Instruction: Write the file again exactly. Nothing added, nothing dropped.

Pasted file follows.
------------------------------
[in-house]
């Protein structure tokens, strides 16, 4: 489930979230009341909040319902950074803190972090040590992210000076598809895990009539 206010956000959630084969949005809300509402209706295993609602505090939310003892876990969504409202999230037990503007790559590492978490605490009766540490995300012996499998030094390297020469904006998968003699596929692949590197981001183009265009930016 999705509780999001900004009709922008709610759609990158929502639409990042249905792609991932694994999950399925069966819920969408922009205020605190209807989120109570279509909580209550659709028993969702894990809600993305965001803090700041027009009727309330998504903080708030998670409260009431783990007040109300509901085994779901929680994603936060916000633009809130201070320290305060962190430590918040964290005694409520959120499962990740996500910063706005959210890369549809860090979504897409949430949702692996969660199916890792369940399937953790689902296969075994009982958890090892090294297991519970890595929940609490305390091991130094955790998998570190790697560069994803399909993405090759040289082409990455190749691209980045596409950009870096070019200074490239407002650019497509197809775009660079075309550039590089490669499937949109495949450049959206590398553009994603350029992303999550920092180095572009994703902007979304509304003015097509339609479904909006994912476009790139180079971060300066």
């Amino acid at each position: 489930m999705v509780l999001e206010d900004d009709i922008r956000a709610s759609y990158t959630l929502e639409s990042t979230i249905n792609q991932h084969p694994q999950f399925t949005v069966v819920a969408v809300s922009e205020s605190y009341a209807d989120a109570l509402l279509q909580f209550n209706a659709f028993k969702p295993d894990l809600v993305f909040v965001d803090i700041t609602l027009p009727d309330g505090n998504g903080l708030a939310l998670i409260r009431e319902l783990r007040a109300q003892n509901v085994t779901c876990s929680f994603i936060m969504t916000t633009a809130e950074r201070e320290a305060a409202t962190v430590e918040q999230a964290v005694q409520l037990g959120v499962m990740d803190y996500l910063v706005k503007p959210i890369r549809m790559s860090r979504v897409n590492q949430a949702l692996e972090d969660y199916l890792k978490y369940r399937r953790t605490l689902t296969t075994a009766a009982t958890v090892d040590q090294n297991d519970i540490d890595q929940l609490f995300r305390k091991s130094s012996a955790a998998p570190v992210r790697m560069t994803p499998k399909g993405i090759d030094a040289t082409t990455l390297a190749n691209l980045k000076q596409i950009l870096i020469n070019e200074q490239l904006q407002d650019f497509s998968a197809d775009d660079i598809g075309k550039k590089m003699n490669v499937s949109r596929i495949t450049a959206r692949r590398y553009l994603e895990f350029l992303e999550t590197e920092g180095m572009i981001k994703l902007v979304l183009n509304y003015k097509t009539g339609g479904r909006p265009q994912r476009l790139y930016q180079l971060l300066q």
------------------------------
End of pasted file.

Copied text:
[in-house]
């Protein structure tokens, strides 16, 4: 489930979230009341909040319902950074803190972090040590992210000076598809895990009539 206010956000959630084969949005809300509402209706295993609602505090939310003892876990969504409202999230037990503007790559590492978490605490009766540490995300012996499998030094390297020469904006998968003699596929692949590197981001183009265009930016 999705509780999001900004009709922008709610759609990158929502639409990042249905792609991932694994999950399925069966819920969408922009205020605190209807989120109570279509909580209550659709028993969702894990809600993305965001803090700041027009009727309330998504903080708030998670409260009431783990007040109300509901085994779901929680994603936060916000633009809130201070320290305060962190430590918040964290005694409520959120499962990740996500910063706005959210890369549809860090979504897409949430949702692996969660199916890792369940399937953790689902296969075994009982958890090892090294297991519970890595929940609490305390091991130094955790998998570190790697560069994803399909993405090759040289082409990455190749691209980045596409950009870096070019200074490239407002650019497509197809775009660079075309550039590089490669499937949109495949450049959206590398553009994603350029992303999550920092180095572009994703902007979304509304003015097509339609479904909006994912476009790139180079971060300066």
């Amino acid at each position: 489930m999705v509780l999001e206010d900004d009709i922008r956000a709610s759609y990158t959630l929502e639409s990042t979230i249905n792609q991932h084969p694994q999950f399925t949005v069966v819920a969408v809300s922009e205020s605190y009341a209807d989120a109570l509402l279509q909580f209550n209706a659709f028993k969702p295993d894990l809600v993305f909040v965001d803090i700041t609602l027009p009727d309330g505090n998504g903080l708030a939310l998670i409260r009431e319902l783990r007040a109300q003892n509901v085994t779901c876990s929680f994603i936060m969504t916000t633009a809130e950074r201070e320290a305060a409202t962190v430590e918040q999230a964290v005694q409520l037990g959120v499962m990740d803190y996500l910063v706005k503007p959210i890369r549809m790559s860090r979504v897409n590492q949430a949702l692996e972090d969660y199916l890792k978490y369940r399937r953790t605490l689902t296969t075994a009766a009982t958890v090892d040590q090294n297991d519970i540490d890595q929940l609490f995300r305390k091991s130094s012996a955790a998998p570190v992210r790697m560069t994803p499998k399909g993405i090759d030094a040289t082409t990455l390297a190749n691209l980045k000076q596409i950009l870096i020469n070019e200074q490239l904006q407002d650019f497509s998968a197809d775009d660079i598809g075309k550039k590089m003699n490669v499937s949109r596929i495949t450049a959206r692949r590398y553009l994603e895990f350029l992303e999550t590197e920092g180095m572009i981001k994703l902007v979304l183009n509304y003015k097509t009539g339609g479904r909006p265009q994912r476009l790139y930016q180079l971060l300066q």